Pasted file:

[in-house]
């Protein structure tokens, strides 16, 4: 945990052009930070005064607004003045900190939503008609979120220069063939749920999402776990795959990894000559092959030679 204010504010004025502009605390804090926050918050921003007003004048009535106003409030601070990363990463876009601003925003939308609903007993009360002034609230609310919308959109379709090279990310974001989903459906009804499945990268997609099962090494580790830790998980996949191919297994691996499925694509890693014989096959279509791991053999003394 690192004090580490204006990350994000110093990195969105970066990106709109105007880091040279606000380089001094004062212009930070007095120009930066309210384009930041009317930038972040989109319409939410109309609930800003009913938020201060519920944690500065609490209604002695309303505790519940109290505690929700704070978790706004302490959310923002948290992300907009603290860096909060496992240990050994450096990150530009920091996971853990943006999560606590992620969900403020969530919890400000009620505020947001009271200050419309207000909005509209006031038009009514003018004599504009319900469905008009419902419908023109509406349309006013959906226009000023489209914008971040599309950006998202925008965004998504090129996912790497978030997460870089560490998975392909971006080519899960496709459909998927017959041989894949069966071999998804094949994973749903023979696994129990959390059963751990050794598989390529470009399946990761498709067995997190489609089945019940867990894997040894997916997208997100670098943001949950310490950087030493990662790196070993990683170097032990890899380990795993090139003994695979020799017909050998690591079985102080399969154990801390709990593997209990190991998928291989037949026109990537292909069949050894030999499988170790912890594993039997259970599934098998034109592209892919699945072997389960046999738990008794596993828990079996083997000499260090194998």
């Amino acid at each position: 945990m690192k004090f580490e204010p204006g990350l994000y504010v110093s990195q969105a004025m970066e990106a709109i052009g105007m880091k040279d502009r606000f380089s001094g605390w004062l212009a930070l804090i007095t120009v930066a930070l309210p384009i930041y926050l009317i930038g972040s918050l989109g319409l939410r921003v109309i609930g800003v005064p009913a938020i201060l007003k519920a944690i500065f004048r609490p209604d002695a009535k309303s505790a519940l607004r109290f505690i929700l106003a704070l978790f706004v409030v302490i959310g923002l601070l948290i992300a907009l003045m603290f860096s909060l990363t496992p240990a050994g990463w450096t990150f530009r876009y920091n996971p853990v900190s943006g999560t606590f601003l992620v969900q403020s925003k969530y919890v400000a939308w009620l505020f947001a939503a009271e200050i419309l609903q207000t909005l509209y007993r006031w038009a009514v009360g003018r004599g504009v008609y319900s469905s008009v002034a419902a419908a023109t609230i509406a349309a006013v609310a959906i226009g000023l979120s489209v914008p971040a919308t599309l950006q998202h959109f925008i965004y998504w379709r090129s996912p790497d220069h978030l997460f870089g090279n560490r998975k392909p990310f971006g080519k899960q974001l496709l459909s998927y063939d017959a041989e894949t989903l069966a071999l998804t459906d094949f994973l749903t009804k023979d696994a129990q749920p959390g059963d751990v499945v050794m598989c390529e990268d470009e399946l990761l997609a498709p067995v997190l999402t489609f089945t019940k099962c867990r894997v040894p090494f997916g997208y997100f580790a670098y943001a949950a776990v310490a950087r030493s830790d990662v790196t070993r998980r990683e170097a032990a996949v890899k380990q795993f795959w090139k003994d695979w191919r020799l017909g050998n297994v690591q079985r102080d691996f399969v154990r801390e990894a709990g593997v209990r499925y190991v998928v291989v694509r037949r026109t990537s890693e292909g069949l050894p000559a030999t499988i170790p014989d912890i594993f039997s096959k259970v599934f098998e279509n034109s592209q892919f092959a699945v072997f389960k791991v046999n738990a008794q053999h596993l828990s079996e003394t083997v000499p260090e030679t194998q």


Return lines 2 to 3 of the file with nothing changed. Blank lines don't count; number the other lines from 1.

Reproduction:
């Protein structure tokens, strides 16, 4: 945990052009930070005064607004003045900190939503008609979120220069063939749920999402776990795959990894000559092959030679 204010504010004025502009605390804090926050918050921003007003004048009535106003409030601070990363990463876009601003925003939308609903007993009360002034609230609310919308959109379709090279990310974001989903459906009804499945990268997609099962090494580790830790998980996949191919297994691996499925694509890693014989096959279509791991053999003394 690192004090580490204006990350994000110093990195969105970066990106709109105007880091040279606000380089001094004062212009930070007095120009930066309210384009930041009317930038972040989109319409939410109309609930800003009913938020201060519920944690500065609490209604002695309303505790519940109290505690929700704070978790706004302490959310923002948290992300907009603290860096909060496992240990050994450096990150530009920091996971853990943006999560606590992620969900403020969530919890400000009620505020947001009271200050419309207000909005509209006031038009009514003018004599504009319900469905008009419902419908023109509406349309006013959906226009000023489209914008971040599309950006998202925008965004998504090129996912790497978030997460870089560490998975392909971006080519899960496709459909998927017959041989894949069966071999998804094949994973749903023979696994129990959390059963751990050794598989390529470009399946990761498709067995997190489609089945019940867990894997040894997916997208997100670098943001949950310490950087030493990662790196070993990683170097032990890899380990795993090139003994695979020799017909050998690591079985102080399969154990801390709990593997209990190991998928291989037949026109990537292909069949050894030999499988170790912890594993039997259970599934098998034109592209892919699945072997389960046999738990008794596993828990079996083997000499260090194998």
């Amino acid at each position: 945990m690192k004090f580490e204010p204006g990350l994000y504010v110093s990195q969105a004025m970066e990106a709109i052009g105007m880091k040279d502009r606000f380089s001094g605390w004062l212009a930070l804090i007095t120009v930066a930070l309210p384009i930041y926050l009317i930038g972040s918050l989109g319409l939410r921003v109309i609930g800003v005064p009913a938020i201060l007003k519920a944690i500065f004048r609490p209604d002695a009535k309303s505790a519940l607004r109290f505690i929700l106003a704070l978790f706004v409030v302490i959310g923002l601070l948290i992300a907009l003045m603290f860096s909060l990363t496992p240990a050994g990463w450096t990150f530009r876009y920091n996971p853990v900190s943006g999560t606590f601003l992620v969900q403020s925003k969530y919890v400000a939308w009620l505020f947001a939503a009271e200050i419309l609903q207000t909005l509209y007993r006031w038009a009514v009360g003018r004599g504009v008609y319900s469905s008009v002034a419902a419908a023109t609230i509406a349309a006013v609310a959906i226009g000023l979120s489209v914008p971040a919308t599309l950006q998202h959109f925008i965004y998504w379709r090129s996912p790497d220069h978030l997460f870089g090279n560490r998975k392909p990310f971006g080519k899960q974001l496709l459909s998927y063939d017959a041989e894949t989903l069966a071999l998804t459906d094949f994973l749903t009804k023979d696994a129990q749920p959390g059963d751990v499945v050794m598989c390529e990268d470009e399946l990761l997609a498709p067995v997190l999402t489609f089945t019940k099962c867990r894997v040894p090494f997916g997208y997100f580790a670098y943001a949950a776990v310490a950087r030493s830790d990662v790196t070993r998980r990683e170097a032990a996949v890899k380990q795993f795959w090139k003994d695979w191919r020799l017909g050998n297994v690591q079985r102080d691996f399969v154990r801390e990894a709990g593997v209990r499925y190991v998928v291989v694509r037949r026109t990537s890693e292909g069949l050894p000559a030999t499988i170790p014989d912890i594993f039997s096959k259970v599934f098998e279509n034109s592209q892919f092959a699945v072997f389960k791991v046999n738990a008794q053999h596993l828990s079996e003394t083997v000499p260090e030679t194998q």